Recently, I made a hard decision.
I opted to push back self-publication of the small business history, Bucky’s: Stories and Recollections from 50 Years in Business, by three months. Now, instead of coming out in June, the book will make its debut in September.
I agonized over this decision for many months. I lost sleep over it. If I am painfully honest, I cried over it. Part of me felt like I wouldn’t be sticking to my word if I botched a deadline. Part of me felt like a failure for not meeting the initial deadline.
Until I realized something: the deadline was a date I had set, a deadline I had been feverishly working toward, a deadline I hadn’t even concretely communicated to many people who had pre-ordered the book.
All of the pressure to get this project done by a certain time was self-imposed. Who but me would challenge my integrity if I pushed back the project? Who but me would think I was a failure?
Then, another realization struck me. I could have the book finished by June, if I really wanted to.
It would just be a mediocre book. I would have to cut corners, strike content, fly through the photo layout and just hope I put images in the right place and that they looked okay.
Where then, I asked myself, would be the integrity?
What’s more, the entire reason for pushing the project back rested on this reality: I had received so much content for the book – so many memories and stories, photos and newspaper clippings – from people who wanted to contribute that I simply couldn’t keep up with it all as it poured in.
This is to say that, when I set out to piece together 50 years of stories and recollections of a small-town business and reached out to the business’ customers and people in the local community for help, the response was overwhelming. The project itself morphed into something more monumental and wonderful than I ever could have anticipated.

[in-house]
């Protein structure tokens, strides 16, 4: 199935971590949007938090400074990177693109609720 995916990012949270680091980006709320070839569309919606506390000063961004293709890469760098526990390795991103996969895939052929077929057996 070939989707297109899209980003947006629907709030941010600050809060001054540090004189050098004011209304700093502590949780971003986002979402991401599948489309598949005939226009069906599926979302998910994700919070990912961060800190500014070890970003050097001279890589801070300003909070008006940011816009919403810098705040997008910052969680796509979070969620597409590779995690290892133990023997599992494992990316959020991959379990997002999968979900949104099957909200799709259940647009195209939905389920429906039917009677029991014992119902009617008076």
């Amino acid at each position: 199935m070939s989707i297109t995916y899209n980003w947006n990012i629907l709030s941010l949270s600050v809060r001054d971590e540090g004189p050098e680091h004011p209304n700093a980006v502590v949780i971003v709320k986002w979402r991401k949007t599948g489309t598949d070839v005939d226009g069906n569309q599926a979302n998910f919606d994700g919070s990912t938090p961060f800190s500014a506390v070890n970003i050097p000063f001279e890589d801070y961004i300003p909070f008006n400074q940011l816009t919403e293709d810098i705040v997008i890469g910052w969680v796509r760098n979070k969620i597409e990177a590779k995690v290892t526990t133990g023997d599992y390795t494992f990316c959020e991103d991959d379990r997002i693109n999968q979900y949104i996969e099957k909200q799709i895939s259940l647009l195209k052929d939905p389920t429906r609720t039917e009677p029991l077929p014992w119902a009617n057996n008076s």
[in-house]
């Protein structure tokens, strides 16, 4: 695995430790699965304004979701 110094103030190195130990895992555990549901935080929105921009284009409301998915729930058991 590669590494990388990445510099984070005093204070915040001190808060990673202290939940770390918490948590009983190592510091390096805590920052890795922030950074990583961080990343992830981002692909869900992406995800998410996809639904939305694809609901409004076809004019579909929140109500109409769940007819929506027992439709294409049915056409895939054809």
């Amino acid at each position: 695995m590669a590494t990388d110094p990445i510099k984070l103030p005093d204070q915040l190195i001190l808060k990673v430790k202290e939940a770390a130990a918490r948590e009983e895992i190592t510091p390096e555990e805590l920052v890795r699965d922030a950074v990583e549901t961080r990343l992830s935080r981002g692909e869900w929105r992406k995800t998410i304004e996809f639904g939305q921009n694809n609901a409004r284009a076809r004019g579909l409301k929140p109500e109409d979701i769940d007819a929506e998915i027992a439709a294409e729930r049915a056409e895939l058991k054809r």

Turns out, when you ask for stories and recollections about Bucky’s Outdoors in Pinedale, Wyoming, people have a lot to say.
Failure? No. Simply a remarkable story in the making.
C Hope Clark, writer and editor of the newsletter www.fundsforwriters.com, recently shared this knock-out quote by William James: “When once a decision is reached, dismiss absolutely all responsibility and care about the outcome.”
In other words, make a decision and move on, going forward confidently in the path you have chosen without looking back or second-guessing.
When I finally made the decision to push back the book’s publication, I felt a weight lift off my shoulders. My work felt lighter and freer, more manageable and more joyful. I haven’t looked back since, because I know that by pursuing my work in this lighter spirit, the outcome will be knock-out beautiful – a product that, I hope, will bowl readers over.
For more on this project, visit www.buckysstory.com.
Have you agonized over any difficult decisions lately? What was the outcome? If you haven’t yet reached an outcome, what can you do to be proactive about moving forward?